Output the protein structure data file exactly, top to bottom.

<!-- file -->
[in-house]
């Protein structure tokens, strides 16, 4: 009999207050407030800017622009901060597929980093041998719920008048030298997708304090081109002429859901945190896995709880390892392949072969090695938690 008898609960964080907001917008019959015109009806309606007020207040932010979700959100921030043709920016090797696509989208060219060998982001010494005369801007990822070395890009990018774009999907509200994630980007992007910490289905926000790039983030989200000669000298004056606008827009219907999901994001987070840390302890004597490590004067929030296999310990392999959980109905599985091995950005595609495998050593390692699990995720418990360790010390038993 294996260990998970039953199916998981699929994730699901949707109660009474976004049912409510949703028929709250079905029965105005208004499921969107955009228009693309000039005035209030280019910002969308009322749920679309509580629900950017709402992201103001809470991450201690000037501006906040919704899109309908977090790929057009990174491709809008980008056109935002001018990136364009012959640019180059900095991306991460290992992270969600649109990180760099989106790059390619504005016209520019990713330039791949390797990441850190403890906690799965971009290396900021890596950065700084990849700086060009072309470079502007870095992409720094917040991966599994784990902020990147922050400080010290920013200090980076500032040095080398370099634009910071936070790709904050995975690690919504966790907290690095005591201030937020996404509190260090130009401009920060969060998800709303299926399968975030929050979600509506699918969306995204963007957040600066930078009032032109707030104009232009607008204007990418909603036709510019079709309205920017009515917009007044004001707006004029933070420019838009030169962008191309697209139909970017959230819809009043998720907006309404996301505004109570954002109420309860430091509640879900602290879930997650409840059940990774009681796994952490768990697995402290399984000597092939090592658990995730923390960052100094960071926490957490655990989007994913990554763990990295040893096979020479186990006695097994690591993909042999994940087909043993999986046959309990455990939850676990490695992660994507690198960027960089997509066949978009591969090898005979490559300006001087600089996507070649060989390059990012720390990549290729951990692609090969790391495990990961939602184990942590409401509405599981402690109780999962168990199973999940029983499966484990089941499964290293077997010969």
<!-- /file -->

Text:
[in-house]
């Protein structure tokens, strides 16, 4: 009999207050407030800017622009901060597929980093041998719920008048030298997708304090081109002429859901945190896995709880390892392949072969090695938690 008898609960964080907001917008019959015109009806309606007020207040932010979700959100921030043709920016090797696509989208060219060998982001010494005369801007990822070395890009990018774009999907509200994630980007992007910490289905926000790039983030989200000669000298004056606008827009219907999901994001987070840390302890004597490590004067929030296999310990392999959980109905599985091995950005595609495998050593390692699990995720418990360790010390038993 294996260990998970039953199916998981699929994730699901949707109660009474976004049912409510949703028929709250079905029965105005208004499921969107955009228009693309000039005035209030280019910002969308009322749920679309509580629900950017709402992201103001809470991450201690000037501006906040919704899109309908977090790929057009990174491709809008980008056109935002001018990136364009012959640019180059900095991306991460290992992270969600649109990180760099989106790059390619504005016209520019990713330039791949390797990441850190403890906690799965971009290396900021890596950065700084990849700086060009072309470079502007870095992409720094917040991966599994784990902020990147922050400080010290920013200090980076500032040095080398370099634009910071936070790709904050995975690690919504966790907290690095005591201030937020996404509190260090130009401009920060969060998800709303299926399968975030929050979600509506699918969306995204963007957040600066930078009032032109707030104009232009607008204007990418909603036709510019079709309205920017009515917009007044004001707006004029933070420019838009030169962008191309697209139909970017959230819809009043998720907006309404996301505004109570954002109420309860430091509640879900602290879930997650409840059940990774009681796994952490768990697995402290399984000597092939090592658990995730923390960052100094960071926490957490655990989007994913990554763990990295040893096979020479186990006695097994690591993909042999994940087909043993999986046959309990455990939850676990490695992660994507690198960027960089997509066949978009591969090898005979490559300006001087600089996507070649060989390059990012720390990549290729951990692609090969790391495990990961939602184990942590409401509405599981402690109780999962168990199973999940029983499966484990089941499964290293077997010969």